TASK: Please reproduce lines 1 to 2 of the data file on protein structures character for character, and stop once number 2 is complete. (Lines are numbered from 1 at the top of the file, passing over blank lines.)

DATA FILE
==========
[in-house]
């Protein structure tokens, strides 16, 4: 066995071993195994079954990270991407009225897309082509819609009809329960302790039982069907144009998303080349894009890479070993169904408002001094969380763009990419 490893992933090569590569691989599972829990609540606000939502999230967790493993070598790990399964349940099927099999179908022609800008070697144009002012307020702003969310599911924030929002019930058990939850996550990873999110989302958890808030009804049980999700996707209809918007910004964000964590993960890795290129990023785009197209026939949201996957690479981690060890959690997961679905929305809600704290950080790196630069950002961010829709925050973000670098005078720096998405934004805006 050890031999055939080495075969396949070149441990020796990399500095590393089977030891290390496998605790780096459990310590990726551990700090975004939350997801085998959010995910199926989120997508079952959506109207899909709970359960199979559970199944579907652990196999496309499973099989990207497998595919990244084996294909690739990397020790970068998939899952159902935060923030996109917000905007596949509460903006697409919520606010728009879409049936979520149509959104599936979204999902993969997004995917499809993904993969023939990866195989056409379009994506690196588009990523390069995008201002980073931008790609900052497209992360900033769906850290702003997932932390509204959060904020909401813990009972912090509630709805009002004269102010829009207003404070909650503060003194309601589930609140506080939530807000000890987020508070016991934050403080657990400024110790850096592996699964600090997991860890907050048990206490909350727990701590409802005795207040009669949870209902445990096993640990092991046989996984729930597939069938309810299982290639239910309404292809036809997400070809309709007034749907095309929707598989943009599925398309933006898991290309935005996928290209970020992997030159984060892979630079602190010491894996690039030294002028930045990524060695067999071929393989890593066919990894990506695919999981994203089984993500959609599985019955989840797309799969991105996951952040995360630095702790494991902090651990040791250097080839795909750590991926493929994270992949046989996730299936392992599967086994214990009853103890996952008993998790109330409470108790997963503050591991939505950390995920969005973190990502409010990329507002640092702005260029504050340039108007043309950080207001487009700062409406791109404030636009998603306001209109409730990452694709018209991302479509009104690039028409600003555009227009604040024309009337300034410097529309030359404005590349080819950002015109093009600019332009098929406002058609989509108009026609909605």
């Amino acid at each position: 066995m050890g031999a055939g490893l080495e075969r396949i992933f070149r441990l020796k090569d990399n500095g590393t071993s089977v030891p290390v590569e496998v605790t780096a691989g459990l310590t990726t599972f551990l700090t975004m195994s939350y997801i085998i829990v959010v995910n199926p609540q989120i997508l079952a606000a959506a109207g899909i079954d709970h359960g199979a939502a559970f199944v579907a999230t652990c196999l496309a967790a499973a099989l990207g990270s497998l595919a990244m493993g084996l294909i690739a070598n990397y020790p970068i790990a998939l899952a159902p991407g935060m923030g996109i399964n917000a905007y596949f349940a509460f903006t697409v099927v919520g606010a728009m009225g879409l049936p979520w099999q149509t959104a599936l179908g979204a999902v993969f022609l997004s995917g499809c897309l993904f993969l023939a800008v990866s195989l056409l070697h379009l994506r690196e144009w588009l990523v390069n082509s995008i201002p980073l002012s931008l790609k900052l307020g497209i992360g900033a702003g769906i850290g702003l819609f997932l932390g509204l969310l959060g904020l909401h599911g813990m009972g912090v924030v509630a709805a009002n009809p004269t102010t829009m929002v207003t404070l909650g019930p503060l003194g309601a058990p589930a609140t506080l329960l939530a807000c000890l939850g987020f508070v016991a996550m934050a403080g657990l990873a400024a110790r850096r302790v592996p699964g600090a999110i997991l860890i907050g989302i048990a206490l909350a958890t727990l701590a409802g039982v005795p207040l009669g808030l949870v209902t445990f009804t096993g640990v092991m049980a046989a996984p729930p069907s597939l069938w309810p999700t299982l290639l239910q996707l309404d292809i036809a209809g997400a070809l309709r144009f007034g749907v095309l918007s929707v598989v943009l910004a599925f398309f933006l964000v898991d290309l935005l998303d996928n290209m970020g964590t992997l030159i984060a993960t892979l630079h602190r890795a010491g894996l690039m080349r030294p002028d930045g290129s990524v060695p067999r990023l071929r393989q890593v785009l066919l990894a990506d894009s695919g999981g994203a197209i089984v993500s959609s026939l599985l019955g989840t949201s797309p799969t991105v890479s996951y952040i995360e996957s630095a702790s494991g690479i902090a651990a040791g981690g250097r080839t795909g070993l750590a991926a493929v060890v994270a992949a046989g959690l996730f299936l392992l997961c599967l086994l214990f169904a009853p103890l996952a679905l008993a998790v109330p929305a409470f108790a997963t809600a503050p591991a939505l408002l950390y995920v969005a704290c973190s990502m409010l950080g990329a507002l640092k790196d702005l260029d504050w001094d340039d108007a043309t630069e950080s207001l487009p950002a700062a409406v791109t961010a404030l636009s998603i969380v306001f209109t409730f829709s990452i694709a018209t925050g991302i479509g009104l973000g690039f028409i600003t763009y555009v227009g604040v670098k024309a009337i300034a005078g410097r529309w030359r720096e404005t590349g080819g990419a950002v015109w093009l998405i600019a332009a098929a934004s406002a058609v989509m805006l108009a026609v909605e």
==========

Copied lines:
[in-house]
């Protein structure tokens, strides 16, 4: 066995071993195994079954990270991407009225897309082509819609009809329960302790039982069907144009998303080349894009890479070993169904408002001094969380763009990419 490893992933090569590569691989599972829990609540606000939502999230967790493993070598790990399964349940099927099999179908022609800008070697144009002012307020702003969310599911924030929002019930058990939850996550990873999110989302958890808030009804049980999700996707209809918007910004964000964590993960890795290129990023785009197209026939949201996957690479981690060890959690997961679905929305809600704290950080790196630069950002961010829709925050973000670098005078720096998405934004805006 050890031999055939080495075969396949070149441990020796990399500095590393089977030891290390496998605790780096459990310590990726551990700090975004939350997801085998959010995910199926989120997508079952959506109207899909709970359960199979559970199944579907652990196999496309499973099989990207497998595919990244084996294909690739990397020790970068998939899952159902935060923030996109917000905007596949509460903006697409919520606010728009879409049936979520149509959104599936979204999902993969997004995917499809993904993969023939990866195989056409379009994506690196588009990523390069995008201002980073931008790609900052497209992360900033769906850290702003997932932390509204959060904020909401813990009972912090509630709805009002004269102010829009207003404070909650503060003194309601589930609140506080939530807000000890987020508070016991934050403080657990400024110790850096592996699964600090997991860890907050048990206490909350727990701590409802005795207040009669949870209902445990096993640990092991046989996984729930597939069938309810299982290639239910309404292809036809997400070809309709007034749907095309929707598989943009599925398309933006898991290309935005996928290209970020992997030159984060892979630079602190010491894996690039030294002028930045990524060695067999071929393989890593066919990894990506695919999981994203089984993500959609599985019955989840797309799969991105996951952040995360630095702790494991902090651990040791250097080839795909750590991926493929994270992949046989996730299936392992599967086994214990009853103890996952008993998790109330409470108790997963503050591991939505950390995920969005973190990502409010990329507002640092702005260029504050340039108007043309950080207001487009700062409406791109404030636009998603306001209109409730990452694709018209991302479509009104690039028409600003555009227009604040024309009337300034410097529309030359404005590349080819950002015109093009600019332009098929406002058609989509108009026609909605």